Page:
Smart Tags: #based_on_real_person #1860s #american_civil_war #politics #cultural_conflict #based_on_true_story #american_history #senate #senator #ulysses_s._grant_character #the_white_house #abraham_lincoln_character #mary_todd_lincoln_character #robert_e._lee_character #character_name_as_title #19th_century #politician #american_president #u.s._president #husband_wife_relationship #father_son_relationship

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Lincoln 2012 123movies 1 Lincoln 2012 123movies 27.3/10 Votes: 252,421
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Lincoln 2012 123movies 7 Lincoln 2012 123movies 26.9 Votes: 3042 Popularity: 10.816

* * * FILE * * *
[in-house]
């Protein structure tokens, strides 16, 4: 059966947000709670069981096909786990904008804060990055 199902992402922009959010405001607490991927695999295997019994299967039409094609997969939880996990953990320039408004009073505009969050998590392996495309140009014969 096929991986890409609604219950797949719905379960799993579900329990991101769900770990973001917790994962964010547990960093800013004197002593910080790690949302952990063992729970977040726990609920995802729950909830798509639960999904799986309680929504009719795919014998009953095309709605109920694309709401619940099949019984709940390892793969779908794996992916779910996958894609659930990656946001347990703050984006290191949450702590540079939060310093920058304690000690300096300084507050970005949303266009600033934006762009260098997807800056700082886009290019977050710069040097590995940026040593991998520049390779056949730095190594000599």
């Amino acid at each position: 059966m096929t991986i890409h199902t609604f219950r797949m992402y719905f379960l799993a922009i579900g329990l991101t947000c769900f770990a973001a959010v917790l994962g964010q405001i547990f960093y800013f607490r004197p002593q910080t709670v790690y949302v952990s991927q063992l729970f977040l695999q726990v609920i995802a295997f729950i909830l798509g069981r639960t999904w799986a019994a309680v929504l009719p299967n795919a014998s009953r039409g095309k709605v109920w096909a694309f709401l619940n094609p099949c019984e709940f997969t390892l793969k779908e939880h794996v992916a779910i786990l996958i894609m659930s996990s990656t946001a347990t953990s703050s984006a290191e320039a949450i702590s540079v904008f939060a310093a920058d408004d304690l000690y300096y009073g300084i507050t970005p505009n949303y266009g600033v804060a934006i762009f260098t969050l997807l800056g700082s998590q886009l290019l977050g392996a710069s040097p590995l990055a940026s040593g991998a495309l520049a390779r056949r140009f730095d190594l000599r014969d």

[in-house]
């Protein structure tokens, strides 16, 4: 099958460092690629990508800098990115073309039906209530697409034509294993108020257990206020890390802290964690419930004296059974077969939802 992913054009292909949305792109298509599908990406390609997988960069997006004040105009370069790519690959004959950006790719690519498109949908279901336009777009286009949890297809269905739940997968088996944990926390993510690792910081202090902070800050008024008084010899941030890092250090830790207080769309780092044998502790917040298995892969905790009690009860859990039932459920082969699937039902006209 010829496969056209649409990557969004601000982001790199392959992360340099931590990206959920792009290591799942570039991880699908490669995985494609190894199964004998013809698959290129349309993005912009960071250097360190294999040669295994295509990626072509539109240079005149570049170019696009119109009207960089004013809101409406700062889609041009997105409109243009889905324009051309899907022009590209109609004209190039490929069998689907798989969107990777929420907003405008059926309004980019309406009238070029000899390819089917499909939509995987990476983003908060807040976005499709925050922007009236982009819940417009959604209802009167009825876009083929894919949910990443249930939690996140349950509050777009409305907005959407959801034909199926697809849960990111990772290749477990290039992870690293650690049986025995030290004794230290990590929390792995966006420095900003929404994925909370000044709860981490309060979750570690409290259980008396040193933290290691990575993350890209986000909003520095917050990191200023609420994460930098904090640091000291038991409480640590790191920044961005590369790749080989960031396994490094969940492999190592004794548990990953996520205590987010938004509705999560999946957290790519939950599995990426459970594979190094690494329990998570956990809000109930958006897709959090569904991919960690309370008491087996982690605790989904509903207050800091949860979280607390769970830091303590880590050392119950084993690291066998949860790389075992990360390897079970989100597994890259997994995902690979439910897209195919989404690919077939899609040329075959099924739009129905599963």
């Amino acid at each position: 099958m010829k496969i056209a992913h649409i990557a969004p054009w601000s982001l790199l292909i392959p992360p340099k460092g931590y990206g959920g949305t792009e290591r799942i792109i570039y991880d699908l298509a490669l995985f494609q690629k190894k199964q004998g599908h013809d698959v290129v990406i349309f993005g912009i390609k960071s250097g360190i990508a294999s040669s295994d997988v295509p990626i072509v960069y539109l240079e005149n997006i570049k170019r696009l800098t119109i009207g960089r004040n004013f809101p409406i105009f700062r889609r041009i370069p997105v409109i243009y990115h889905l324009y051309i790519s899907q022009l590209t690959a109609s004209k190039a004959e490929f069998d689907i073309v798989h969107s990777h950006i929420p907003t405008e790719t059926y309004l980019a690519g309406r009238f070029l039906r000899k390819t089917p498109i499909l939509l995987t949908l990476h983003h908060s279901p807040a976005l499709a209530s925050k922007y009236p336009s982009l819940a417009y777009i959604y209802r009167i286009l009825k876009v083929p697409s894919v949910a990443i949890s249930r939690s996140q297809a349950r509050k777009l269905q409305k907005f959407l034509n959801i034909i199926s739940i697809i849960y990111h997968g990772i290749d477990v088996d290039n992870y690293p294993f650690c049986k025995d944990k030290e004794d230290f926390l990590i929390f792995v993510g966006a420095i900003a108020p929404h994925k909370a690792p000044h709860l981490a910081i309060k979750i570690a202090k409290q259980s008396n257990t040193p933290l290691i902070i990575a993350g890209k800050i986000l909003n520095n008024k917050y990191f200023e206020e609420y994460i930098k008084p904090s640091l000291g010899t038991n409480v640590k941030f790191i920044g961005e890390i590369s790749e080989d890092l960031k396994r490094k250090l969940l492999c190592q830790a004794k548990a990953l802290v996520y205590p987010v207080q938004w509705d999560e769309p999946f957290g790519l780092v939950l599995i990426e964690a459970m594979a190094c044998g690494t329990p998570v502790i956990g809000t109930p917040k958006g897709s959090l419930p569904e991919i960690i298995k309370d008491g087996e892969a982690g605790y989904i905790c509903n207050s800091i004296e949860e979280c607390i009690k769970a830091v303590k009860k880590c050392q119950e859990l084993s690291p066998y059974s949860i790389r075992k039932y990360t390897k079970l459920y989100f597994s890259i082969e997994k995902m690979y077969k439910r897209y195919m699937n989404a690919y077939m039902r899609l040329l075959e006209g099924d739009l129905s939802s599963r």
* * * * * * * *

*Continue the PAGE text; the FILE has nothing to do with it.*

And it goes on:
This is a flat out great movie. I first watched it several years ago and enjoyed it, so recently I noticed it on the IMDB streaming service and decided to watch it again. I still think it is great. I guess I had forgotten that it was a Spielberg film, so why wouldn’t it be great? It was many years in the making and was partially based on Doris Goodwin Kearns excellent non-fiction book Team of Rivals.

The cast is excellent: Daniel Day-Lewis is really impressive as President Lincoln. Lincoln is believable, human, showing several sides of his personality. He is at times funny, wise, empathetic, coarse, tortured and — well, everything I would expect after reading so much about him over the years.